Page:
From pet abuse to PARCC, new bills address range of issues
Is abusing an animal domestic violence? A New Mexico state representative says it is and has introduced a bill to codify it. House Bill 52, introduced by Rep. Joanne Ferrary, D-Las Cruces, would recognize any harm or threatened harm to companion animals as domestic abuse.
Ferrary’s bill was one of nearly 200 that were prefiled by state legislators by 5 p.m. Tuesday in advance of the upcoming 60-day legislative session, which begins in mid-January. Here’s a quick look at 15 other bills, some of which have been introduced without success in previous years.
• House Bill 39, introduced by Rep. Miguel Garcia, D-Albuquerque, would offer a $3,000 bonus to six New Mexico-born educators a year for five years to encourage them to teach in the state’s public schools.
• HB 42, also introduced by Garcia, offers a similar deal to educators who agree to teach in schools that are rated D or F or have at least 90 percent of students on the free- or reduced-price lunch program — a federal indicator of poverty.
• HB 51, introduced by Ferrary, would repeal a decades-old state law that bans abortion except in narrow circumstances, a hedge against the possibility that the right-leaning U.S. Supreme Court might act to limit or ban abortion on the national front.
• HB 56, introduced by Albuquerque Reps. Gail Chasey and Christine Trujillo, both Democrats, would exclude prostitution as a crime for delinquent children 18 or under and take steps to place those children in protective custody.
• HB 73, introduced by Rep. Roberto “Bobby” Gonzales, D-Taos, would exempt New Mexico from the federal law requiring it to adhere to daylight saving time.
• HB 84, introduced by Rep. Daymon Ely, D-Corrales, would ensure automatic registration of voters when they apply for a driver’s license or license renewal at the Motor Vehicle Department.
• HB 93, also introduced by Ely, would allow voters who have not registered for either of the state’s two main political parties to participate in the primary election process by choosing to affiliate with a major party by requesting a ballot.
• House Joint Resolution 1, introduced by Rep. Antonio “Moe” Maestas, D-Albuquerque, would draw money at the rate of 1 percent per year from the state’s Land Grant Permanent Fund to support early childhood education programs.
• Senate Bill 3, introduced by Sen. Peter Wirth, D-Santa Fe, would require candidates running for office to report independent expenditures of at least $1,000 for non-state elections and $3,000 for state elections within days.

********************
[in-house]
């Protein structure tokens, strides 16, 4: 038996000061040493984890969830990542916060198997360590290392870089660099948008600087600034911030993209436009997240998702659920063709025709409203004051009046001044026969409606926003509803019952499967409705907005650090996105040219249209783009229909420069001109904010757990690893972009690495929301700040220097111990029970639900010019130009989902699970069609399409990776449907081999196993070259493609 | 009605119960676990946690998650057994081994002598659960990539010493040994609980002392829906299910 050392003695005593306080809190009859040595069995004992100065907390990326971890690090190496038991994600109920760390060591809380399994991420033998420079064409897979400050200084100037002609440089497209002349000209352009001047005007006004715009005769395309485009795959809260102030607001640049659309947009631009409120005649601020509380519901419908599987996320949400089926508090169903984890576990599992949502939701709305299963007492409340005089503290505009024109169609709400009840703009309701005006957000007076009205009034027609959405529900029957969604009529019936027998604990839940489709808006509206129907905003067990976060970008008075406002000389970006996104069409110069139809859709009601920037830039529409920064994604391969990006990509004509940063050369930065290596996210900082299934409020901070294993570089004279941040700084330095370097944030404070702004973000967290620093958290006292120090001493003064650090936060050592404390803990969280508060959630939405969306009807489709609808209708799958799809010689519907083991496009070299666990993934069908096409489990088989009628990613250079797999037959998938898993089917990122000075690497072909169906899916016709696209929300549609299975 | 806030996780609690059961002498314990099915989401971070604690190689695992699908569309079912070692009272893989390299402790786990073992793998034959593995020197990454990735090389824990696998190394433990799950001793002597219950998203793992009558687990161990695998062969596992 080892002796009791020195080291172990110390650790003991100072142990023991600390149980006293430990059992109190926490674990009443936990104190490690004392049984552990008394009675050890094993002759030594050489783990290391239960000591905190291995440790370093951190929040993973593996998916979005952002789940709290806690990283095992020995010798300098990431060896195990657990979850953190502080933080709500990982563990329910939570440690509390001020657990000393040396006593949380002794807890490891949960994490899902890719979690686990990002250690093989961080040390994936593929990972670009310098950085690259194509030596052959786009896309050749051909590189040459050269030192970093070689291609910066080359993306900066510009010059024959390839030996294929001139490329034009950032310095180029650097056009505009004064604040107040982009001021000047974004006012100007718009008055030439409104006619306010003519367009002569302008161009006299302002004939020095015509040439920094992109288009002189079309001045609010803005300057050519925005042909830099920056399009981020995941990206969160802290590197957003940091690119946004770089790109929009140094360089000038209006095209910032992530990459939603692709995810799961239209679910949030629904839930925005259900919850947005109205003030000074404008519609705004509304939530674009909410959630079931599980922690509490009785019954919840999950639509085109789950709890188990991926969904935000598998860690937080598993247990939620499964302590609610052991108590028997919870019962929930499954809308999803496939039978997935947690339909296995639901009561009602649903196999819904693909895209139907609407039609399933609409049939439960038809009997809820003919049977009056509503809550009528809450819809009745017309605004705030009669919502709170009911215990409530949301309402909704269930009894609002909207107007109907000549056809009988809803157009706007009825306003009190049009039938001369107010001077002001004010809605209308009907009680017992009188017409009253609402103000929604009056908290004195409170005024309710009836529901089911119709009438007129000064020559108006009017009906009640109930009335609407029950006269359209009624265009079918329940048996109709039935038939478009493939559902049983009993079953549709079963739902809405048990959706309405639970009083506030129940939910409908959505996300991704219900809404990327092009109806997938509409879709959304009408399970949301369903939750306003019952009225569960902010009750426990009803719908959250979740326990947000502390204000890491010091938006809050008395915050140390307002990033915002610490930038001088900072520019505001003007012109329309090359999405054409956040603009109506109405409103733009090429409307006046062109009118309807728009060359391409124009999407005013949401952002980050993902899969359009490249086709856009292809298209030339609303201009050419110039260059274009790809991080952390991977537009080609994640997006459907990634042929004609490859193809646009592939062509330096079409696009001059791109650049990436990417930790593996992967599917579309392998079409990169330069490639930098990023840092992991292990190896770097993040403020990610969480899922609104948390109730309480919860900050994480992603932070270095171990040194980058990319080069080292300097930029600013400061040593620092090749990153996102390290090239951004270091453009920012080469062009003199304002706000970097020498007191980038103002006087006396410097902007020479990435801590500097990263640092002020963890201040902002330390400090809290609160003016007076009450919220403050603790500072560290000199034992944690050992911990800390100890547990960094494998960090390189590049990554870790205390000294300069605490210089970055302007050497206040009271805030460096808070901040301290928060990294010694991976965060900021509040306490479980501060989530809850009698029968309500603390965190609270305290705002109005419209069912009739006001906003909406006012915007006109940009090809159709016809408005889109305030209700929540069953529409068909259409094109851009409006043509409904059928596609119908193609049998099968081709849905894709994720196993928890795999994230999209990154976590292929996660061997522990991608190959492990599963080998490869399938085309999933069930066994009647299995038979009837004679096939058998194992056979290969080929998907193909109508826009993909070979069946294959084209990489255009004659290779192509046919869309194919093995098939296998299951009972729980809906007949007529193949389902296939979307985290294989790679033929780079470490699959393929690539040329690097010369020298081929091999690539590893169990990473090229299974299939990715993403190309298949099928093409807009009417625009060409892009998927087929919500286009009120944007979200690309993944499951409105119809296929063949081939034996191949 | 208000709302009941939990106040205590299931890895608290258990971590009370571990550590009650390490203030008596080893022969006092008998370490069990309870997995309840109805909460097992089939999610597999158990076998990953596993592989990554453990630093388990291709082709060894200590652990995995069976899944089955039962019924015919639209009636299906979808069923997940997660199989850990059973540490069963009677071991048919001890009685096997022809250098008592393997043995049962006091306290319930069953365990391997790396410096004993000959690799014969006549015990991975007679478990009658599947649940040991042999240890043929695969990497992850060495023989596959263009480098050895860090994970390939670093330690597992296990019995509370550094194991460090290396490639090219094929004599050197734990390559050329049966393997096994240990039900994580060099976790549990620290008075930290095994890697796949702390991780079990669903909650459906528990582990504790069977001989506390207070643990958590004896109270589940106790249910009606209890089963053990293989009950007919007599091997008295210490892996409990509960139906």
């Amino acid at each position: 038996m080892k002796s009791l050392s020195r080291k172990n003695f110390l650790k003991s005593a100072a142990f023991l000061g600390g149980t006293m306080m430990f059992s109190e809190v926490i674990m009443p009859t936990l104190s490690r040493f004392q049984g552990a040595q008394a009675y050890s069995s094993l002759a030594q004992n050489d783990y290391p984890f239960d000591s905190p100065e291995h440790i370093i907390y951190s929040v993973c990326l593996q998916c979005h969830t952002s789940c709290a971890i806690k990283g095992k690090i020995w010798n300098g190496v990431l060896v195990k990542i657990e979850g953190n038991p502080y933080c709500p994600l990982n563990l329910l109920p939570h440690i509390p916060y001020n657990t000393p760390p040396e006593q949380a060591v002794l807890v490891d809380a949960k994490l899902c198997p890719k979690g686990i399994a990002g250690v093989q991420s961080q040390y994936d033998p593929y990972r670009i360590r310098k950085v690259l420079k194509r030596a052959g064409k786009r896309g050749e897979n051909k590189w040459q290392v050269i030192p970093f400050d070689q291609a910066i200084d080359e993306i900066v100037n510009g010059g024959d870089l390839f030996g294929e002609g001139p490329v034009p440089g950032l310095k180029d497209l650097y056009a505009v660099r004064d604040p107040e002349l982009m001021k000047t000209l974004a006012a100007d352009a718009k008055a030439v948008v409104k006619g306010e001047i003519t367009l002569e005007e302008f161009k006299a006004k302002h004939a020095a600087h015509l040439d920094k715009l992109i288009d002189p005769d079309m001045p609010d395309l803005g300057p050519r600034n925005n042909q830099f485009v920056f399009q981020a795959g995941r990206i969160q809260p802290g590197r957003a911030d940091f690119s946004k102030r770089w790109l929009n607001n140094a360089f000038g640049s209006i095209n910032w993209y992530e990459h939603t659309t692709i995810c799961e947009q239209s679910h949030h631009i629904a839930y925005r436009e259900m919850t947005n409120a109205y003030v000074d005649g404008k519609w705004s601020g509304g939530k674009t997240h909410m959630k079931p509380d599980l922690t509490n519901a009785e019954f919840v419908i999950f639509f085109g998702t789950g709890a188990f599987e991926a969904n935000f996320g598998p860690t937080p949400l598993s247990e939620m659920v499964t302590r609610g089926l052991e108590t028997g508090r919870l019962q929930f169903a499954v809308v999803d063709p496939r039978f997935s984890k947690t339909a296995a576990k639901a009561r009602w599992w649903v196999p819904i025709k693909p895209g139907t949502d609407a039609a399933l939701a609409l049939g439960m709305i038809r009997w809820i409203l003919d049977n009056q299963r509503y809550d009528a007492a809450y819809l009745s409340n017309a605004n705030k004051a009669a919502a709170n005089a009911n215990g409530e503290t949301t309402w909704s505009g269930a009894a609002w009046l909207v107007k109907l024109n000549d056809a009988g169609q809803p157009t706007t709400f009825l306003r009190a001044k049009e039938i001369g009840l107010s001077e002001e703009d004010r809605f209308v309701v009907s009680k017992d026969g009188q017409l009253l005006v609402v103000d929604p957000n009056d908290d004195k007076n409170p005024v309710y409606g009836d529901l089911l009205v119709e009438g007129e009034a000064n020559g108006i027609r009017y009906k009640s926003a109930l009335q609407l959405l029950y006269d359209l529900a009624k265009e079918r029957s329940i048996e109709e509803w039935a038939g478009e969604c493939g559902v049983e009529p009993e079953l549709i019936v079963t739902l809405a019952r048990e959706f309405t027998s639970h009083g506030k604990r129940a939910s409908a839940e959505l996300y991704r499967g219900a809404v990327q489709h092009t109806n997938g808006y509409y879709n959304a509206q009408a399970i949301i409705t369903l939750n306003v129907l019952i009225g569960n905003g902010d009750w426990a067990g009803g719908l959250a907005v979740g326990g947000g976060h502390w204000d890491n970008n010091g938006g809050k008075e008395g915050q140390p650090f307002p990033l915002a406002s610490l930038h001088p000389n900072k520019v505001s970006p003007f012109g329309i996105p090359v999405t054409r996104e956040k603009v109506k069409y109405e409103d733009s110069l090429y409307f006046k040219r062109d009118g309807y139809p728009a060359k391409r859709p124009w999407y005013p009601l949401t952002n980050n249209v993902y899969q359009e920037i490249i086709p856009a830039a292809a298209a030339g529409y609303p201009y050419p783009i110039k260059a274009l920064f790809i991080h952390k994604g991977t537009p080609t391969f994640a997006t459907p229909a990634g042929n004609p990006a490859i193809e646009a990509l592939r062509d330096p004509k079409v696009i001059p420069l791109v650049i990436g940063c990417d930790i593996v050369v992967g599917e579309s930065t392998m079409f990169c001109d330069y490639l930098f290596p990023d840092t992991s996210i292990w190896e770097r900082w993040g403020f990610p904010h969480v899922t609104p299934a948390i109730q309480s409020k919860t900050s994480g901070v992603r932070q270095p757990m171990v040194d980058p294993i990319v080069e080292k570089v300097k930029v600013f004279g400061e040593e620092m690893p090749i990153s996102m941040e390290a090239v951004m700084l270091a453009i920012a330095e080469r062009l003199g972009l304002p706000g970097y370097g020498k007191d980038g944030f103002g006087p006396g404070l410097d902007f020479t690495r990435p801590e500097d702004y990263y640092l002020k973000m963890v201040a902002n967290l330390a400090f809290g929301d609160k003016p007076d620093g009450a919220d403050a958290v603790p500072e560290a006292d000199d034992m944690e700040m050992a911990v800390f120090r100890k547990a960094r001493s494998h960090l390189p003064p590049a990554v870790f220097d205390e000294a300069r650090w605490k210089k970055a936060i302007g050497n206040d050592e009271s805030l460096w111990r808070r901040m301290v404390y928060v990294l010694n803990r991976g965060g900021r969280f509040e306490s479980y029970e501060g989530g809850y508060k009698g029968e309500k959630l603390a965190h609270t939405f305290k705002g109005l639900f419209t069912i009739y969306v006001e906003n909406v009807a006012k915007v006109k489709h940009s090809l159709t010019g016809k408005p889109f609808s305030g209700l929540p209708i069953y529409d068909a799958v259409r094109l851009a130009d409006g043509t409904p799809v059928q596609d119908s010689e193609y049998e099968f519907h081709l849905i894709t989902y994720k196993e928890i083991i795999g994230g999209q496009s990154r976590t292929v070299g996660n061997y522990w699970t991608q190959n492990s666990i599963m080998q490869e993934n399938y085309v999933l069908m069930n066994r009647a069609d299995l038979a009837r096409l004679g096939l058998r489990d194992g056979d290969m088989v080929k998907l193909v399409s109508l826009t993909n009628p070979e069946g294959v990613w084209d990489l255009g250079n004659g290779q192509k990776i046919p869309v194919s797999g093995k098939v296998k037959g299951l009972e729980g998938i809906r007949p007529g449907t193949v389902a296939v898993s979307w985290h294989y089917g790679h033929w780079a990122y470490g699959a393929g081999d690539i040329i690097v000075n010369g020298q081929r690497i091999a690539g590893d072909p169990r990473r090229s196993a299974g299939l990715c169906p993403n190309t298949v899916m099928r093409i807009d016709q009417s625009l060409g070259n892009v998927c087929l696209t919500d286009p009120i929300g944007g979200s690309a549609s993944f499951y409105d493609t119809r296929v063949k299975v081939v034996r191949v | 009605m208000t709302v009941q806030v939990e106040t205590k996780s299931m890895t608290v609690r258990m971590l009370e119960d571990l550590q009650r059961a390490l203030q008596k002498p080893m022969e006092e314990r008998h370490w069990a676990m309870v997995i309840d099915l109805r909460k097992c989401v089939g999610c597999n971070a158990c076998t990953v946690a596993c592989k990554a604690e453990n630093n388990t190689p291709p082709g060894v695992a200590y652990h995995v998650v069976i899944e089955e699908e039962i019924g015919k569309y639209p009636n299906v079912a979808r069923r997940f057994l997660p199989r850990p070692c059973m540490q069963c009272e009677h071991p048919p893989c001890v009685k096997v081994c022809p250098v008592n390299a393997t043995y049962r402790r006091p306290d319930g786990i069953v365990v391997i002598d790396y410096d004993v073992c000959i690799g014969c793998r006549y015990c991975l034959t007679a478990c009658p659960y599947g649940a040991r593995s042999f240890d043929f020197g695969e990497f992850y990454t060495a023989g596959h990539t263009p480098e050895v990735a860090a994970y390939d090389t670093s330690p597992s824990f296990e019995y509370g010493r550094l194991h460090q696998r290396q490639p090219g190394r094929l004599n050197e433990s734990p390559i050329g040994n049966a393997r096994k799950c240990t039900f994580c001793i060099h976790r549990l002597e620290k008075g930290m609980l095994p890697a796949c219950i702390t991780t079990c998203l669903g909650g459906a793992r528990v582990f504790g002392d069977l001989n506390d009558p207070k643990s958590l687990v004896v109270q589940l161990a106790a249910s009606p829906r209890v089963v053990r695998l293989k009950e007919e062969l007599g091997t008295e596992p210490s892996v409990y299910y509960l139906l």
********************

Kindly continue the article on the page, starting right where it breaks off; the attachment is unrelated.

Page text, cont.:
• SB 8, introduced by Wirth and Sen. Richard Martinez, D-Española, would require background checks for anyone selling firearms and charge anyone with a criminal background with a misdemeanor if they don’t pass that test.
• SB 31, introduced by Sen. Michael Padilla of Albuquerque, would appropriate $3 million from the state’s general fund to place a social worker in every high-poverty public school in New Mexico.
• SB 57, introduced by Sen. Sander Rue, R-Albuquerque, would require the Educational Retirement Board, the Office of the State Treasurer, the State Investment Council and the Public Employers Retirement Association to submit additional financial information to the state auditor when their annual financial audits are due.
• SB 76, introduced by Sen. Mark Moores, R-Albuquerque, and Sen. Jeff Steinborn, D-Las Cruces, would prohibit coyote-killing contests and charge anyone involved with such contests with a misdemeanor.
• SB 81, introduced by Sen. Gay Kernan, R-Hobbs, would establish a college affordability scholarship endowment fund that would give up to $1,500 per semester to qualifying students starting in 2020, with $50 million pulled from the state’s general fund.
• SB 110, introduced by Sen. John Sapien, D-Corrales, would do away with the state’s use of the Partnership for Assessment of Readiness for College and Careers, or PARCC, standardized exams for public school students and require schools to use a new exam designed by the Public Education Department.